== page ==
A study of nearly 3,000 British women also found that a double mastectomy straight after being diagnosed with this type of breast cancer did not improve survival over 10 years. But researchers said surgery could still be beneficial in the long term. Experts said women with breast cancer should take time to decide if surgery was the right choice.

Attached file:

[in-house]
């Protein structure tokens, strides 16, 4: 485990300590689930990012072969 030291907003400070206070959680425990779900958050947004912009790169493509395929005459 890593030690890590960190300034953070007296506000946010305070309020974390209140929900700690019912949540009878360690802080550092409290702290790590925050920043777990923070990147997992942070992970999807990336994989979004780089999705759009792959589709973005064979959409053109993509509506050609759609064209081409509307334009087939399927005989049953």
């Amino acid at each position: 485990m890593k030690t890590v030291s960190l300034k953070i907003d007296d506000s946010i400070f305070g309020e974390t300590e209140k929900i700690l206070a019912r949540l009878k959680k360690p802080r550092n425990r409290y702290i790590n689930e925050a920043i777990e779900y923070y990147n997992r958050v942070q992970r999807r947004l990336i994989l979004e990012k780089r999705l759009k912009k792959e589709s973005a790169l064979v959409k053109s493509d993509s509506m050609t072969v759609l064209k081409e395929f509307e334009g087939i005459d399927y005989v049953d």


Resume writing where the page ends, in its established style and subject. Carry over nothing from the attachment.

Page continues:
The BRCA1 and BRCA2 gene mutations increase a woman’s risk of breast cancer by four-to-eightfold. It has been dubbed the ‘Angelina Jolie gene’, after the actress revealed she underwent preventative surgery on learning she had an up to 87% chance of developing breast cancer. Mutations in these genes stop DNA repairing itself and increase the risk of cancer developing. They are also linked to an increased risk of ovarian and prostate cancers, as well as breast cancer. In the study, those with the BRCA mutation were equally likely to have survived at the two-, five- and 10-year mark as those without the genetic mutation. The study, published in The Lancet Oncology, found 12% of 2,733 women aged 18 to 40 treated for breast cancer at 127 hospitals across the UK between 2000 and 2008 had a BRCA mutation. The women’s medical records were tracked for up to 10 years. During this time, 651 of the women died from breast cancer, and those with the BRCA mutation were equally likely to have survived the first 10 years as those without the genetic mutation. This was not affected by the women’s body mass index or ethnicity. About a third of those with the BRCA mutation had a double mastectomy to remove both breasts. This surgery did not appear to improve their chances of survival at the 10-year mark.